Contents of ch. xlix. 28-33. Menace to the Arabian tribes.
Not only will Nebuchadnezzar's march inflict great loss on splendid kingdoms, but even harmless peoples, living carelessly away from the high-road and little observed, such as the nomadic and the settled Arabian tribes, will not escape the conqueror's notice and attacks. Already in xxv. 20, 23, 24, such communities were glanced at, and they here recur in part under the same designations; cf. also Isa. xxi. 13-17. The tents of these nomads, and the insignificant Bedouin villages without doors and bars, present a strange contrast to the great cities of Syria with their magnificent palaces (vv. 23-27); and yet even the former contain precious goods, tempting the foreigner's greed. The riches of one tribe lie in flocks, of another in the produce of the caravan trade. Both will be taken from them; and for one as for the other banishment from their home, where their hamlets are levelled with the ground, is a hard fate.
The fulfilment of this oracle, as well as of the threatenings contained in ch. xxv., is confirmed by xlix. 28, and attested also in other quarters. "Like his predecessors, the Asssyrian kings, Nebuchadnezzar was allured by the fabulous, widelyfamed wealth which the distant lands of Yemen were said to rejoice in; and the treasures amassed by trade in this emporium of the eastern world excited his avarice. Leaving on one side the populations scattered on the highlands of Nejd, he made for Heja and the districts crossed by the great caravan-route. In Arabian traditions it is related that, after having defeated and dispersed, near the town of Dhatirk, the Jorhom Joktanides, who tried to block his way to Kaabah, he reached the northern boundary of Yemen. The exhaustion of his army prevented his farther advance; he returned and took back with him many captives and two entire tribes, the Hadhoura (cf. "ton) and Ouabar, whom he settled in Chaldaea. This was more a great marauding expedition than a regular warlike undertaking, and brought him only considerable booty, and as regards name a quickly-vanishing supremacy. The Arabians remembered the conqueror who had so severely harassed them, and made of Bochtnassar a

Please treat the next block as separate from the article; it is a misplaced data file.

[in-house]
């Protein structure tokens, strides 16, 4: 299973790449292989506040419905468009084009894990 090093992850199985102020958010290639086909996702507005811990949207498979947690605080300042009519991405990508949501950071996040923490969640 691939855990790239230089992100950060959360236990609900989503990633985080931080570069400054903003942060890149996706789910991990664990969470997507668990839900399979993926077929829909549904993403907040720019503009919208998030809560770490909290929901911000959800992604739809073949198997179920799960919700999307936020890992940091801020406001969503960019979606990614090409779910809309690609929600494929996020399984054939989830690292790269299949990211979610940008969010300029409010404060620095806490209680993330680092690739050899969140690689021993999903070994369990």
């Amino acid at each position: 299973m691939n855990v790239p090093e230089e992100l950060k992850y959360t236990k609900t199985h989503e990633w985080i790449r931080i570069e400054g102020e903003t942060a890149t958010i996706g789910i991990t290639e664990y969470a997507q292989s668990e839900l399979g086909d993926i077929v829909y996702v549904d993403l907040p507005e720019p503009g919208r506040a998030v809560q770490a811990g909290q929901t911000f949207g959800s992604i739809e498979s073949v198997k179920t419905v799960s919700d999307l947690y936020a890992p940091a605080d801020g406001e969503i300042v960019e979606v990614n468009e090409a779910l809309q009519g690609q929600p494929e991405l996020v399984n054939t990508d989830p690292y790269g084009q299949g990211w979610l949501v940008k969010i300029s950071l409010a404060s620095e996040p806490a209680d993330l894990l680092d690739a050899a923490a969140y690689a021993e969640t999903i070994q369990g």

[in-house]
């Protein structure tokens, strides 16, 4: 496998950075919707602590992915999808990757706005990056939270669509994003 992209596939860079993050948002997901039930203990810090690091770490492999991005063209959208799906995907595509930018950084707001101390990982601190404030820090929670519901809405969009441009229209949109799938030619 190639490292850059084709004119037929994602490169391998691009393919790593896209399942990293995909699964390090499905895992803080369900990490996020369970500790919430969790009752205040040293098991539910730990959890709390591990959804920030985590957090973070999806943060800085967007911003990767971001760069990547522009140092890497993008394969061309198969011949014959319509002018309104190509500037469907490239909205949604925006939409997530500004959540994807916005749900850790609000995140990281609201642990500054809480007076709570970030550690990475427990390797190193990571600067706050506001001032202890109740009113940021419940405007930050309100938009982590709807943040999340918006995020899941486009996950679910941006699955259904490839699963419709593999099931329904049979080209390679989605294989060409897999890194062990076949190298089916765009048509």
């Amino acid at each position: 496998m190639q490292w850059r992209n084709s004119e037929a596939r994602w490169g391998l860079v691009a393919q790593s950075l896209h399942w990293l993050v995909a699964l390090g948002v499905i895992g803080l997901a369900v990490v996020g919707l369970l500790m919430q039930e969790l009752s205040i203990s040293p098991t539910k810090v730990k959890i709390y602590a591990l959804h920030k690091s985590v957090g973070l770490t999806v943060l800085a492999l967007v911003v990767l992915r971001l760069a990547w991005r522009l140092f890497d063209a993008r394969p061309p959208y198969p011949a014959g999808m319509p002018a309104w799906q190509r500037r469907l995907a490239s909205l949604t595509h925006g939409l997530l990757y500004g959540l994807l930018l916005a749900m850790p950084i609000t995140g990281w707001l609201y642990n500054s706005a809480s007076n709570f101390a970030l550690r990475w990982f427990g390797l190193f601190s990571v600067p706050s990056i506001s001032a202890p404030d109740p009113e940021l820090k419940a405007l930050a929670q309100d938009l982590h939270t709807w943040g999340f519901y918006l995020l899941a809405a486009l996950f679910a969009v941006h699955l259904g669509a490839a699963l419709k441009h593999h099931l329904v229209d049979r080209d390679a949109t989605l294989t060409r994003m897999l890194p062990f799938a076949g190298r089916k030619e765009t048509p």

mythical hero, to whom a thousand reminiscences of a heroic and fabulous kind attached themselves," Maspero.
Viii. ORACLE RESPECTING ELAM, CH. XLIX. 34-39.
XLIX. 34. That which came to the prophet Jeremiah as a word of Yahveh concerning Elam in the beginning of the reign of Zedekiah, king of Judah, saying: 35. Thus says Yahveh of hosts: Behold, I will break in pieces the bow of Elam, their principal strength. 36. And I bring upon Elam four winds from the four ends of the heaven, and winnow them to all these winds; and there shall be no nation whither the scattered ones of Elam shall not come. 37. And I crush Elam before their foes and their pursuers, and bring ruin upon them, the flame of mine anger, is Yahveh's oracle, and send the sword after them until I have consumed them. 38. And I set up my throne in Elam, and cause king and princes to vanish thence, is Yahveh's oracle. 39. But it shall come to pass at the end of the days that I will bring again the captivity of Elam, is Yahveh's oracle.